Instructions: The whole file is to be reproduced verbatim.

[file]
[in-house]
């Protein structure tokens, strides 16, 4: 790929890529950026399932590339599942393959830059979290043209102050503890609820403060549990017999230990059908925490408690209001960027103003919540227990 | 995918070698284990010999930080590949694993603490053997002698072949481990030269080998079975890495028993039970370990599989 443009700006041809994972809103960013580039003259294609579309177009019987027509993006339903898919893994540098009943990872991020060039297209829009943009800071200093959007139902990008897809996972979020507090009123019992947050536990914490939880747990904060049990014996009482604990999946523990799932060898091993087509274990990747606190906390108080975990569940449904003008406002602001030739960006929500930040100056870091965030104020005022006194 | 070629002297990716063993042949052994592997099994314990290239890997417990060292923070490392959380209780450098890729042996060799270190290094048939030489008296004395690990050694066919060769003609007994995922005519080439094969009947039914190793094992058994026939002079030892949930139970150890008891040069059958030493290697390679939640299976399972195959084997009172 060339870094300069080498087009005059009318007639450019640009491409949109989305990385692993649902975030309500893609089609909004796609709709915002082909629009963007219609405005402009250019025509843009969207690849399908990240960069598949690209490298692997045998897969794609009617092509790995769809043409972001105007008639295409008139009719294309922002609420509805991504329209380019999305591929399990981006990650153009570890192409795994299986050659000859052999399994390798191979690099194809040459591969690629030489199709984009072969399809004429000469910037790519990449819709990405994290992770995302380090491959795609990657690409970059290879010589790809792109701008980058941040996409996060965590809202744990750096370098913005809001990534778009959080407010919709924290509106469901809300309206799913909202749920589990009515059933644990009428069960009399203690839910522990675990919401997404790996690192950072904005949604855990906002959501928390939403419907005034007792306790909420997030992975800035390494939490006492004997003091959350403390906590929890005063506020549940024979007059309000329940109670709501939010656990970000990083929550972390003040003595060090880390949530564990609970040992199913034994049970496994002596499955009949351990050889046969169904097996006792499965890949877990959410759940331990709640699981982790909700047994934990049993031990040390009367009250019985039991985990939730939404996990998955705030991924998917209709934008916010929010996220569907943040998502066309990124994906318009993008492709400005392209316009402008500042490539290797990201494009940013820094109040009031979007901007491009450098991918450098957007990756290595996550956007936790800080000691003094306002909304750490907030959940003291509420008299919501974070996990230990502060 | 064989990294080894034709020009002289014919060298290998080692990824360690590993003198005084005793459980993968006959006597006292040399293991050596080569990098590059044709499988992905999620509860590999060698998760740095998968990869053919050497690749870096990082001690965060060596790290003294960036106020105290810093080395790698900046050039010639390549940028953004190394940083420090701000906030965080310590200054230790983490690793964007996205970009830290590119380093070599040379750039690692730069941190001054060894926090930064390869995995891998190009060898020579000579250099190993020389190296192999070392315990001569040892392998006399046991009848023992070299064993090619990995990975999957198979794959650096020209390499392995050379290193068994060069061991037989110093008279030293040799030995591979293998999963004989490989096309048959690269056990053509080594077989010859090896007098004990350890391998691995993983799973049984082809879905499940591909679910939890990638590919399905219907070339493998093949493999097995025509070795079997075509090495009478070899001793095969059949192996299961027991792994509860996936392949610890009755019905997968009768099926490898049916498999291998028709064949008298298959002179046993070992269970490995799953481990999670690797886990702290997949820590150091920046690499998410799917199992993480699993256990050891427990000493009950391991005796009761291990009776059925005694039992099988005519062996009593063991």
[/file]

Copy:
[in-house]
């Protein structure tokens, strides 16, 4: 790929890529950026399932590339599942393959830059979290043209102050503890609820403060549990017999230990059908925490408690209001960027103003919540227990 | 995918070698284990010999930080590949694993603490053997002698072949481990030269080998079975890495028993039970370990599989 443009700006041809994972809103960013580039003259294609579309177009019987027509993006339903898919893994540098009943990872991020060039297209829009943009800071200093959007139902990008897809996972979020507090009123019992947050536990914490939880747990904060049990014996009482604990999946523990799932060898091993087509274990990747606190906390108080975990569940449904003008406002602001030739960006929500930040100056870091965030104020005022006194 | 070629002297990716063993042949052994592997099994314990290239890997417990060292923070490392959380209780450098890729042996060799270190290094048939030489008296004395690990050694066919060769003609007994995922005519080439094969009947039914190793094992058994026939002079030892949930139970150890008891040069059958030493290697390679939640299976399972195959084997009172 060339870094300069080498087009005059009318007639450019640009491409949109989305990385692993649902975030309500893609089609909004796609709709915002082909629009963007219609405005402009250019025509843009969207690849399908990240960069598949690209490298692997045998897969794609009617092509790995769809043409972001105007008639295409008139009719294309922002609420509805991504329209380019999305591929399990981006990650153009570890192409795994299986050659000859052999399994390798191979690099194809040459591969690629030489199709984009072969399809004429000469910037790519990449819709990405994290992770995302380090491959795609990657690409970059290879010589790809792109701008980058941040996409996060965590809202744990750096370098913005809001990534778009959080407010919709924290509106469901809300309206799913909202749920589990009515059933644990009428069960009399203690839910522990675990919401997404790996690192950072904005949604855990906002959501928390939403419907005034007792306790909420997030992975800035390494939490006492004997003091959350403390906590929890005063506020549940024979007059309000329940109670709501939010656990970000990083929550972390003040003595060090880390949530564990609970040992199913034994049970496994002596499955009949351990050889046969169904097996006792499965890949877990959410759940331990709640699981982790909700047994934990049993031990040390009367009250019985039991985990939730939404996990998955705030991924998917209709934008916010929010996220569907943040998502066309990124994906318009993008492709400005392209316009402008500042490539290797990201494009940013820094109040009031979007901007491009450098991918450098957007990756290595996550956007936790800080000691003094306002909304750490907030959940003291509420008299919501974070996990230990502060 | 064989990294080894034709020009002289014919060298290998080692990824360690590993003198005084005793459980993968006959006597006292040399293991050596080569990098590059044709499988992905999620509860590999060698998760740095998968990869053919050497690749870096990082001690965060060596790290003294960036106020105290810093080395790698900046050039010639390549940028953004190394940083420090701000906030965080310590200054230790983490690793964007996205970009830290590119380093070599040379750039690692730069941190001054060894926090930064390869995995891998190009060898020579000579250099190993020389190296192999070392315990001569040892392998006399046991009848023992070299064993090619990995990975999957198979794959650096020209390499392995050379290193068994060069061991037989110093008279030293040799030995591979293998999963004989490989096309048959690269056990053509080594077989010859090896007098004990350890391998691995993983799973049984082809879905499940591909679910939890990638590919399905219907070339493998093949493999097995025509070795079997075509090495009478070899001793095969059949192996299961027991792994509860996936392949610890009755019905997968009768099926490898049916498999291998028709064949008298298959002179046993070992269970490995799953481990999670690797886990702290997949820590150091920046690499998410799917199992993480699993256990050891427990000493009950391991005796009761291990009776059925005694039992099988005519062996009593063991």